Given the above factors, much housing construction is financed through short- and medium-term consumer loans (up to five years) of up to MT300 000 (US$ 4 839) at interest rates of 20 to 25 percent. This is still cheaper than the rates provided by micro-finance institutions. The value of housing construction loans is growing at approximately 10 to 15 percent a year. The banks do not control the application by the user of the funds and so no information is available on the volume of credit used for housing construction.
 Allen, C. and Johnsen, V. (2008). Access to Housing Finance in Africa-2008. Pg. 7.
 Allen, C. and Johnsen, V. (2008). Access to Housing Finance in Africa-2008. Pg. 14.
It is estimated that15 percent of households can be categorised at upper income, if defined as those earning more than $150 per month.
Twenty-nine notable construction companies operate in the Mozambican market. Mozambique’s construction sector is reviving despite the economic and financial crisis, while remaining below 2014 levels. The end of 2018 was marked by the slow start of some residential projects in the main areas of Maputo. However, most of the planned projects for the Maputo Ring Road area are still waiting for a better economic climate, except in the Dona Alice area, where buoyancy is evident. Transactions during 2018 were subdued, with housing values falling 16 percent in the Polana Cimento (middle and high income) zone and 4 percent in Sommerschield area (high income).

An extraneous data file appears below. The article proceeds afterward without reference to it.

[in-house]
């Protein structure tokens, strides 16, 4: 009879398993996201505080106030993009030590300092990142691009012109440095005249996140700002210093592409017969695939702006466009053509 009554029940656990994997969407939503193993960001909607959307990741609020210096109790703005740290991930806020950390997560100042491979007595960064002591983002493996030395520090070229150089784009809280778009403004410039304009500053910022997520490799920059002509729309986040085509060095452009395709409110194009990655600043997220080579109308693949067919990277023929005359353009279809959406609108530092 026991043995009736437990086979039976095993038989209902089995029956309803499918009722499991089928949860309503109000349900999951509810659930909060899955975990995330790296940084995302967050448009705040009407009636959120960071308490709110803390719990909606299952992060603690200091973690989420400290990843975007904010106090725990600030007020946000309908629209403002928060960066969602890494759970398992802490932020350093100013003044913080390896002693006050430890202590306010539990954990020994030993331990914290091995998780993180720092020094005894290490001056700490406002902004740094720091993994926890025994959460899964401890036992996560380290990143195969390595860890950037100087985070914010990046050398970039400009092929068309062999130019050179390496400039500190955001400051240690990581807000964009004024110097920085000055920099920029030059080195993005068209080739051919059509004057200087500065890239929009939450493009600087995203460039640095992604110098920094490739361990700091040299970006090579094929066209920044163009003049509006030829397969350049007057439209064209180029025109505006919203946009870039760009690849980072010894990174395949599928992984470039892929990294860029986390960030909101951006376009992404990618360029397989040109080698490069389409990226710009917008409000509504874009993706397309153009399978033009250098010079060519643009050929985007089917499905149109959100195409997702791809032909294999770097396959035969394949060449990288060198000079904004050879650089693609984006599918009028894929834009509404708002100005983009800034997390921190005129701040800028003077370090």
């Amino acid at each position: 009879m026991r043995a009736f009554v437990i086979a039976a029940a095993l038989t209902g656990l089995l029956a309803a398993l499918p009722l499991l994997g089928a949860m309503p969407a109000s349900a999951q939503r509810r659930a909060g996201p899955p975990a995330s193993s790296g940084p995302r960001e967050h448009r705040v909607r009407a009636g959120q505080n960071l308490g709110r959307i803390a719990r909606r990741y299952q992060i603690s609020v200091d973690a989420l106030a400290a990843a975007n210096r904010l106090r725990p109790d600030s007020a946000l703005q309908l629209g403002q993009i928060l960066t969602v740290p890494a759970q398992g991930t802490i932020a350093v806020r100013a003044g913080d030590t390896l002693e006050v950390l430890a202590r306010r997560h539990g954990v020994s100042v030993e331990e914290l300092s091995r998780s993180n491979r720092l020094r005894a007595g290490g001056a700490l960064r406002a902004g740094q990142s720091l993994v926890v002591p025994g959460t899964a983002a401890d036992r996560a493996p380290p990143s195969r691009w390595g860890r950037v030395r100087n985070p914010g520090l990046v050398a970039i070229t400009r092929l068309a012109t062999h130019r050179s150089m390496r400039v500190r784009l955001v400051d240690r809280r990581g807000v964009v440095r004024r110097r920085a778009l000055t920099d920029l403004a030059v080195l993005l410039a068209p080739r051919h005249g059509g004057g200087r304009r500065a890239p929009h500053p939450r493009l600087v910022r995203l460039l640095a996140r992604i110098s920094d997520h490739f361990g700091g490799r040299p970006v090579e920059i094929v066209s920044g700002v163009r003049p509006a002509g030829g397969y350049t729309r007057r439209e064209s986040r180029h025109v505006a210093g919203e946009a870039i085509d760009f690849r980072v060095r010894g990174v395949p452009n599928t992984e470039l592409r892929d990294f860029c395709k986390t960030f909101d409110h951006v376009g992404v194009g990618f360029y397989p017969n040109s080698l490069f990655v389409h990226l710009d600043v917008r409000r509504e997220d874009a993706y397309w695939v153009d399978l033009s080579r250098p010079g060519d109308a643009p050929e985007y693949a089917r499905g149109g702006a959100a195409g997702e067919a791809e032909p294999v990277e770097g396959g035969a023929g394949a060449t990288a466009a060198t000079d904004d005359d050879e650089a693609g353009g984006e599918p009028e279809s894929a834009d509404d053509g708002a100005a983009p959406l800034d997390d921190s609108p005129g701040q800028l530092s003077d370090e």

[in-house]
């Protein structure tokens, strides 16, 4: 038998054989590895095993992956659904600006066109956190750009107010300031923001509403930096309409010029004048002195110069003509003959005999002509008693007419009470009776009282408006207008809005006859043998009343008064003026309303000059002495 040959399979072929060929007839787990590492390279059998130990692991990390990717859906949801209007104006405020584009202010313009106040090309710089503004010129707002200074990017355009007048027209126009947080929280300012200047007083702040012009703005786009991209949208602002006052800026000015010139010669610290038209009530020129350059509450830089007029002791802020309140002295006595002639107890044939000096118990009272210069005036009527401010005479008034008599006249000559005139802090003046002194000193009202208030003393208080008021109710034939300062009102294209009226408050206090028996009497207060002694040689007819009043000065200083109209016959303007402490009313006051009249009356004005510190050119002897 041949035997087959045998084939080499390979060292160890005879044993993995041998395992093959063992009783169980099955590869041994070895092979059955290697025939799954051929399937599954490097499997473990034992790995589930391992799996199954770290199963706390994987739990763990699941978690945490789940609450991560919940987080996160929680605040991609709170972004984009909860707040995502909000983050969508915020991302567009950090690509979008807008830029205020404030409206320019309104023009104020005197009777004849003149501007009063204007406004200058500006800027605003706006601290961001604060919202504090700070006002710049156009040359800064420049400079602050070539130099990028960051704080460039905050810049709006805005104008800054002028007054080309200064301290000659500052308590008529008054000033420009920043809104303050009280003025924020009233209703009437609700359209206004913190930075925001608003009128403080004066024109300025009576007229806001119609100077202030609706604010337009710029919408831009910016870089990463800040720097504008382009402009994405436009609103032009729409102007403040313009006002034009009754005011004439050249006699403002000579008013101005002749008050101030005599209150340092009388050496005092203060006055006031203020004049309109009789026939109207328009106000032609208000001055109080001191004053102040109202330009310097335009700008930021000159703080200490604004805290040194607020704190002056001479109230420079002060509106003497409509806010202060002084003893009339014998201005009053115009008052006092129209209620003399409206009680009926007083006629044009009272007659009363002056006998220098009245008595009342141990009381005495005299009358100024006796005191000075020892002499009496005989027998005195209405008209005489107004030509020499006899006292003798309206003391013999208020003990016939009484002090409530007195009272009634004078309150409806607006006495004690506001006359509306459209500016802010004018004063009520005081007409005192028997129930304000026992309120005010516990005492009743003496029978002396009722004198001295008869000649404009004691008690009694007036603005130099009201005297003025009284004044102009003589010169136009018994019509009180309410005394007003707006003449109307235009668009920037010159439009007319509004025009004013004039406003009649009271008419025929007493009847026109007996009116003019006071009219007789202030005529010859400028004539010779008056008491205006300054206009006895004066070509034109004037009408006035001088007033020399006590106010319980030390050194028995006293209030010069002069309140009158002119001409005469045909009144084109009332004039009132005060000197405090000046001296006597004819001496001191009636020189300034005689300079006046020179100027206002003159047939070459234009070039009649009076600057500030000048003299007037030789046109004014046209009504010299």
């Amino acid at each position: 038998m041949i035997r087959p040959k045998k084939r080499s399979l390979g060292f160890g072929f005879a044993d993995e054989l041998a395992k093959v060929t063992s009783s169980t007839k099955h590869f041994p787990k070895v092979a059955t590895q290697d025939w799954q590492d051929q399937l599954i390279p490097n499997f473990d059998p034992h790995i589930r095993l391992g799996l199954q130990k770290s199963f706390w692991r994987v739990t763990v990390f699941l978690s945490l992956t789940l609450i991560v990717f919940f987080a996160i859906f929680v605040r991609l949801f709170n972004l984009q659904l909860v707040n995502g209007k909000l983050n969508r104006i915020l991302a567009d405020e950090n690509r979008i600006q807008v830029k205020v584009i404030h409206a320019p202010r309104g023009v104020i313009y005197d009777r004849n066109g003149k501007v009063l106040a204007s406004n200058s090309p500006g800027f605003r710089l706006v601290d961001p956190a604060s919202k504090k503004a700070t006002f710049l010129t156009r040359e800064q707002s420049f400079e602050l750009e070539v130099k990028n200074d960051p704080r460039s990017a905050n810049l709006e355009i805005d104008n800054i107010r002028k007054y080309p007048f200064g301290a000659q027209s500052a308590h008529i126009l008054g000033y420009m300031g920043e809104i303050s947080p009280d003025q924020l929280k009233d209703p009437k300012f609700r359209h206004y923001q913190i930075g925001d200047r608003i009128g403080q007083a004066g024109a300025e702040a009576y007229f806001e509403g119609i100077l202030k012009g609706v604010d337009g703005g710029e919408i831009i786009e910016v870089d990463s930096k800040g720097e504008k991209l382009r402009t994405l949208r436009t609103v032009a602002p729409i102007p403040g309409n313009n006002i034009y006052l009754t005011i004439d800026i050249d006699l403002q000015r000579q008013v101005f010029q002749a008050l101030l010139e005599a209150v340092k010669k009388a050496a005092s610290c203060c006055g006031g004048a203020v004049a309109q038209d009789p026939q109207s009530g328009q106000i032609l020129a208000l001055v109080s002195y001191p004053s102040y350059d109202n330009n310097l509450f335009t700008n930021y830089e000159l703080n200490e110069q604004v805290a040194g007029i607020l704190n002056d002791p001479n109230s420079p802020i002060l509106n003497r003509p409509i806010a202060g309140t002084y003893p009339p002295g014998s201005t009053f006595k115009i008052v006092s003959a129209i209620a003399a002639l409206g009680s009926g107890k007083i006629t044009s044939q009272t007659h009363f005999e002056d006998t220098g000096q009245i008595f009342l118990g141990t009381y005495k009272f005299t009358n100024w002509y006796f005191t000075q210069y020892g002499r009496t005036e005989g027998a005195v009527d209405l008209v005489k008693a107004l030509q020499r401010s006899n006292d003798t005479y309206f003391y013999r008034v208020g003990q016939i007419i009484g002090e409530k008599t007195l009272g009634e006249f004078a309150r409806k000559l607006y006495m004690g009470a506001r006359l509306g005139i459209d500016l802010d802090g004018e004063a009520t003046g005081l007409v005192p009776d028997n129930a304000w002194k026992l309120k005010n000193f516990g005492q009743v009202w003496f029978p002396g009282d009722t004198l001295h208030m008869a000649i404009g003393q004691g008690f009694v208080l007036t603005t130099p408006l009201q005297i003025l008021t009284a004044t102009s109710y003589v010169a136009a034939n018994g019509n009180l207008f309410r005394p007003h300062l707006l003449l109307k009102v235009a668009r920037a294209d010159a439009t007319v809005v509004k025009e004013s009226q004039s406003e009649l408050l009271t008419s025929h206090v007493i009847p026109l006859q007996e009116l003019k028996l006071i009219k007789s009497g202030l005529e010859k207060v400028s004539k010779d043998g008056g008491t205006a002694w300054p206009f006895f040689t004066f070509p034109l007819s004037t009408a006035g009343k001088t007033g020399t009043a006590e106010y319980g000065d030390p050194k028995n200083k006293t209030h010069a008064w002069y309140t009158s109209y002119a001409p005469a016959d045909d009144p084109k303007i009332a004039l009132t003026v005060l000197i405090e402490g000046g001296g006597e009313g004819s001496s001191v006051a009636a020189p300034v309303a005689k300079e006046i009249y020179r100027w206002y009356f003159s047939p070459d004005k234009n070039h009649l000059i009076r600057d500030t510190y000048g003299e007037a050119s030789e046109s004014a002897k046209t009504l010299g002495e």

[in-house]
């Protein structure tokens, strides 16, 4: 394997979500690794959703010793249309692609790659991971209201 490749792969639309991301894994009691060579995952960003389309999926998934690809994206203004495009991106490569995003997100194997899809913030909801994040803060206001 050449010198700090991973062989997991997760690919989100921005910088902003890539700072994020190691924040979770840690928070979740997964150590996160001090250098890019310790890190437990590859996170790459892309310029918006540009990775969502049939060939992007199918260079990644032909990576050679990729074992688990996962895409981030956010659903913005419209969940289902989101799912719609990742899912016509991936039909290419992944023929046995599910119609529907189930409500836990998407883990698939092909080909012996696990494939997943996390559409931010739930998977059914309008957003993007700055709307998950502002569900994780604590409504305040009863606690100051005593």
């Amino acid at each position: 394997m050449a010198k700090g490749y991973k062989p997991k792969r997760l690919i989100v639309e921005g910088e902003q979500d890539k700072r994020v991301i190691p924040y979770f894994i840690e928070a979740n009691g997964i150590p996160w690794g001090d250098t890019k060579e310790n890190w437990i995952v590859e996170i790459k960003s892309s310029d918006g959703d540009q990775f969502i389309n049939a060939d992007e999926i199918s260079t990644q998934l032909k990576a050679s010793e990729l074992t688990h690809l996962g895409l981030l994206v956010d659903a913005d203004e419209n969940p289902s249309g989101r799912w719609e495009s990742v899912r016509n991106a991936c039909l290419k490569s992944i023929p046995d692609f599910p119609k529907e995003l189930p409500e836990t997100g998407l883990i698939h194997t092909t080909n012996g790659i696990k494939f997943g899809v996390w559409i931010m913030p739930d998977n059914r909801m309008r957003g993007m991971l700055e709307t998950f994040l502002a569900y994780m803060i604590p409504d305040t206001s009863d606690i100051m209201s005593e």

The middle and lower classes continue to rely on self-construction because not enough projects are adapted to their incomes. In African cities and towns, it is estimated that 75 to 90 percent of all new housing is built outside the official land development and construction processes and this is also likely the case in Mozambique. Most of this construction is done informally and incrementally..